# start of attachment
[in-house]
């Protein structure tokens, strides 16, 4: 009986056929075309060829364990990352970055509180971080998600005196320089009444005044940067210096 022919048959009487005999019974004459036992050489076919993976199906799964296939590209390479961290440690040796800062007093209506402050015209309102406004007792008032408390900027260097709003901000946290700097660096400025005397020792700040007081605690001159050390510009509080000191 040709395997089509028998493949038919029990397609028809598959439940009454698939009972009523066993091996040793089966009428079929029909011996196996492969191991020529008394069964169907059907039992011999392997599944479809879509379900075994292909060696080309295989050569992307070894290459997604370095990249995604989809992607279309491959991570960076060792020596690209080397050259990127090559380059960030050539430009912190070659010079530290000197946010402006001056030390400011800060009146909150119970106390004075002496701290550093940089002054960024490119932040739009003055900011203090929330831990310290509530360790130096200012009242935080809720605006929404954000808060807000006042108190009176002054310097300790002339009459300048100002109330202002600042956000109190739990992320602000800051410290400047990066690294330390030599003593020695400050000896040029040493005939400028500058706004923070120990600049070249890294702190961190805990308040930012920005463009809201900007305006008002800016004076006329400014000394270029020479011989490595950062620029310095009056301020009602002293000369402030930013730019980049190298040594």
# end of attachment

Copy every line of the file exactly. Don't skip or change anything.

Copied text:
[in-house]
């Protein structure tokens, strides 16, 4: 009986056929075309060829364990990352970055509180971080998600005196320089009444005044940067210096 022919048959009487005999019974004459036992050489076919993976199906799964296939590209390479961290440690040796800062007093209506402050015209309102406004007792008032408390900027260097709003901000946290700097660096400025005397020792700040007081605690001159050390510009509080000191 040709395997089509028998493949038919029990397609028809598959439940009454698939009972009523066993091996040793089966009428079929029909011996196996492969191991020529008394069964169907059907039992011999392997599944479809879509379900075994292909060696080309295989050569992307070894290459997604370095990249995604989809992607279309491959991570960076060792020596690209080397050259990127090559380059960030050539430009912190070659010079530290000197946010402006001056030390400011800060009146909150119970106390004075002496701290550093940089002054960024490119932040739009003055900011203090929330831990310290509530360790130096200012009242935080809720605006929404954000808060807000006042108190009176002054310097300790002339009459300048100002109330202002600042956000109190739990992320602000800051410290400047990066690294330390030599003593020695400050000896040029040493005939400028500058706004923070120990600049070249890294702190961190805990308040930012920005463009809201900007305006008002800016004076006329400014000394270029020479011989490595950062620029310095009056301020009602002293000369402030930013730019980049190298040594």